The results of research conducted by University of Florida biologist Doug Levy suggest that it appears northern mockingbirds can indeed differentiate between certain people.

       In a simple experiment that could have been conducted in any yard where mockingbirds are nesting, Levy instructed a research assistant to walk up and touch an active nest four consecutive days in a row.  The researcher discovered the nesting pair was slow to react to the individual on the first day.  However, they became agitated more quickly when this large potential predator approached their nest each day thereafter. 

       Then, on the fifth day, when a different person approached the nest, he noted the birds became alarmed just a slowly as they did when the first interloper touched the nest for the first time.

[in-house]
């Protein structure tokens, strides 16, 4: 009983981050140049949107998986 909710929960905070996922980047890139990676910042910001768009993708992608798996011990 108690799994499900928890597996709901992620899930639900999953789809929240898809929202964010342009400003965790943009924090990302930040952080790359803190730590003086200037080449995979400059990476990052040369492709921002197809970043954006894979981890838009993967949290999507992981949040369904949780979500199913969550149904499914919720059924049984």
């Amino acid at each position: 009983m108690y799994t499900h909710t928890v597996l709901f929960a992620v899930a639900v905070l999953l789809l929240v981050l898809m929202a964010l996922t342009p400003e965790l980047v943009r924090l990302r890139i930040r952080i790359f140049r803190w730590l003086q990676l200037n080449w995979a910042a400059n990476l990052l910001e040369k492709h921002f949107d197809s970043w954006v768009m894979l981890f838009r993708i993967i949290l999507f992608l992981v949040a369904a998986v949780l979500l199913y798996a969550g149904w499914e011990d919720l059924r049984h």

He concluded the mockingbirds quite possibly recognized the differences between the first and second research assistants.  It also suggests that this ability helps this popular backyard bird survive close to people.

       Perhaps this helps explain why mockingbirds we routinely see in our yards on a regular basis allow us to approach them more closely than they do strangers.


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